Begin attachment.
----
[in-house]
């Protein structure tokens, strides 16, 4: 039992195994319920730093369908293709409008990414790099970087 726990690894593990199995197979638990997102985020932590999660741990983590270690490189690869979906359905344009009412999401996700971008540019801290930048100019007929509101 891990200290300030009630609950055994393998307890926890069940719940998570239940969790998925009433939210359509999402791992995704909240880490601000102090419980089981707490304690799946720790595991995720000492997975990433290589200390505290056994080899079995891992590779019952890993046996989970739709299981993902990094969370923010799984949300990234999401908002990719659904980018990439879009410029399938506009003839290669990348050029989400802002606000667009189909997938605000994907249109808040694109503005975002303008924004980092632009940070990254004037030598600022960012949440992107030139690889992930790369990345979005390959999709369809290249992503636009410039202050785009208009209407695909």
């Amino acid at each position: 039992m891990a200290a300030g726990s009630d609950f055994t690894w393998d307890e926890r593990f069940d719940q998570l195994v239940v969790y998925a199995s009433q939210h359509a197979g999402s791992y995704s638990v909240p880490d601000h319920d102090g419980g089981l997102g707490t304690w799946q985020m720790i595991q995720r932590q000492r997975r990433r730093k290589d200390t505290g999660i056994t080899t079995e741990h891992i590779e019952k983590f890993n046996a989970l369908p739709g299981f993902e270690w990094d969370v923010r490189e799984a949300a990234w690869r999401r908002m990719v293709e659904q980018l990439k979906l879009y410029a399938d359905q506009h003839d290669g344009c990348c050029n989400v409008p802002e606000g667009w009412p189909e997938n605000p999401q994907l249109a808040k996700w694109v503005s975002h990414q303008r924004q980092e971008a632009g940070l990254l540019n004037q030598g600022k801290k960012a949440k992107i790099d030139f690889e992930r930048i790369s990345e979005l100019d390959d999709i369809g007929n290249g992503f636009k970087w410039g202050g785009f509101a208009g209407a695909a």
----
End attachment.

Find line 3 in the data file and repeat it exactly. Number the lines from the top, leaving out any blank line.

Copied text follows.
């Amino acid at each position: 039992m891990a200290a300030g726990s009630d609950f055994t690894w393998d307890e926890r593990f069940d719940q998570l195994v239940v969790y998925a199995s009433q939210h359509a197979g999402s791992y995704s638990v909240p880490d601000h319920d102090g419980g089981l997102g707490t304690w799946q985020m720790i595991q995720r932590q000492r997975r990433r730093k290589d200390t505290g999660i056994t080899t079995e741990h891992i590779e019952k983590f890993n046996a989970l369908p739709g299981f993902e270690w990094d969370v923010r490189e799984a949300a990234w690869r999401r908002m990719v293709e659904q980018l990439k979906l879009y410029a399938d359905q506009h003839d290669g344009c990348c050029n989400v409008p802002e606000g667009w009412p189909e997938n605000p999401q994907l249109a808040k996700w694109v503005s975002h990414q303008r924004q980092e971008a632009g940070l990254l540019n004037q030598g600022k801290k960012a949440k992107i790099d030139f690889e992930r930048i790369s990345e979005l100019d390959d999709i369809g007929n290249g992503f636009k970087w410039g202050g785009f509101a208009g209407a695909a």